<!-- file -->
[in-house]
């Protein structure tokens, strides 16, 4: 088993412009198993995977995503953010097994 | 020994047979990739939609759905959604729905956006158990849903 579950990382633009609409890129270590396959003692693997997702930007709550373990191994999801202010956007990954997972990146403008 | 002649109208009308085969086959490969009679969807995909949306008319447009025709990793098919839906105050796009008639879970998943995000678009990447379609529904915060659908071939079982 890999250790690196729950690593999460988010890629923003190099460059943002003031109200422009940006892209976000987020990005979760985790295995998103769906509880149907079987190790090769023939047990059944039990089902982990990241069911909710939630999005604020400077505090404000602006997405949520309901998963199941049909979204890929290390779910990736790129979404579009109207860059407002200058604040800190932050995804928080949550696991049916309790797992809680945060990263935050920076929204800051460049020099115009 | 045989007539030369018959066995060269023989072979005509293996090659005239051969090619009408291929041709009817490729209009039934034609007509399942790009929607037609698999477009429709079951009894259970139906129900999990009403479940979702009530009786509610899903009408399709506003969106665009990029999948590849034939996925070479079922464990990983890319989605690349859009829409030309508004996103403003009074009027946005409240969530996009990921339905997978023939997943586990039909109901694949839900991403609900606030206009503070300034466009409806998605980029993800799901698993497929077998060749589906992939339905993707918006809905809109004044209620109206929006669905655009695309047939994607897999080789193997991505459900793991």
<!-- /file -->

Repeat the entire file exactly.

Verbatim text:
[in-house]
């Protein structure tokens, strides 16, 4: 088993412009198993995977995503953010097994 | 020994047979990739939609759905959604729905956006158990849903 579950990382633009609409890129270590396959003692693997997702930007709550373990191994999801202010956007990954997972990146403008 | 002649109208009308085969086959490969009679969807995909949306008319447009025709990793098919839906105050796009008639879970998943995000678009990447379609529904915060659908071939079982 890999250790690196729950690593999460988010890629923003190099460059943002003031109200422009940006892209976000987020990005979760985790295995998103769906509880149907079987190790090769023939047990059944039990089902982990990241069911909710939630999005604020400077505090404000602006997405949520309901998963199941049909979204890929290390779910990736790129979404579009109207860059407002200058604040800190932050995804928080949550696991049916309790797992809680945060990263935050920076929204800051460049020099115009 | 045989007539030369018959066995060269023989072979005509293996090659005239051969090619009408291929041709009817490729209009039934034609007509399942790009929607037609698999477009429709079951009894259970139906129900999990009403479940979702009530009786509610899903009408399709506003969106665009990029999948590849034939996925070479079922464990990983890319989605690349859009829409030309508004996103403003009074009027946005409240969530996009990921339905997978023939997943586990039909109901694949839900991403609900606030206009503070300034466009409806998605980029993800799901698993497929077998060749589906992939339905993707918006809905809109004044209620109206929006669905655009695309047939994607897999080789193997991505459900793991």